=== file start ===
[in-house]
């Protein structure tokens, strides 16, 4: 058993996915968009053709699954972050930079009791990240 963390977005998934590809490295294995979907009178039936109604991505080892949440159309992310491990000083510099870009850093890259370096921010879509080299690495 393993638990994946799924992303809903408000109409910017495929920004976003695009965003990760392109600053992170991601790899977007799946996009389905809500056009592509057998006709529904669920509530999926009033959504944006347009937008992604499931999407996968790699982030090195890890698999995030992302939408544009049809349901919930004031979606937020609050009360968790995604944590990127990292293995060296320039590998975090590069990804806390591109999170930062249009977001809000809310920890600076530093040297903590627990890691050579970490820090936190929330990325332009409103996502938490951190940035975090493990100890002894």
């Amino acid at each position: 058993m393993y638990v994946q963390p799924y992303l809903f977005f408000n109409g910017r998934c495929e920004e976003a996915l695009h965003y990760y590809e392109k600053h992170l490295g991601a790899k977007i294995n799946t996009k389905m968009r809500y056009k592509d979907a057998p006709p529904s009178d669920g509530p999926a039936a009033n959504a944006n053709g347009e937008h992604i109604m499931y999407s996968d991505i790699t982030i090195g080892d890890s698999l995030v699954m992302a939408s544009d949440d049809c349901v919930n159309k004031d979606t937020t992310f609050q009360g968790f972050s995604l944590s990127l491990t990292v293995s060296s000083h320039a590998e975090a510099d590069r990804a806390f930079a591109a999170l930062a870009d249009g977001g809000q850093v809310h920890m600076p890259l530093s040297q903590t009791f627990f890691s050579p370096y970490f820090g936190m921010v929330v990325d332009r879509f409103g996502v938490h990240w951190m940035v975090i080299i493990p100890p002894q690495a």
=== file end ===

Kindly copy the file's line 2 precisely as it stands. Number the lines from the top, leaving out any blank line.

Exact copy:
């Protein structure tokens, strides 16, 4: 058993996915968009053709699954972050930079009791990240 963390977005998934590809490295294995979907009178039936109604991505080892949440159309992310491990000083510099870009850093890259370096921010879509080299690495 393993638990994946799924992303809903408000109409910017495929920004976003695009965003990760392109600053992170991601790899977007799946996009389905809500056009592509057998006709529904669920509530999926009033959504944006347009937008992604499931999407996968790699982030090195890890698999995030992302939408544009049809349901919930004031979606937020609050009360968790995604944590990127990292293995060296320039590998975090590069990804806390591109999170930062249009977001809000809310920890600076530093040297903590627990890691050579970490820090936190929330990325332009409103996502938490951190940035975090493990100890002894």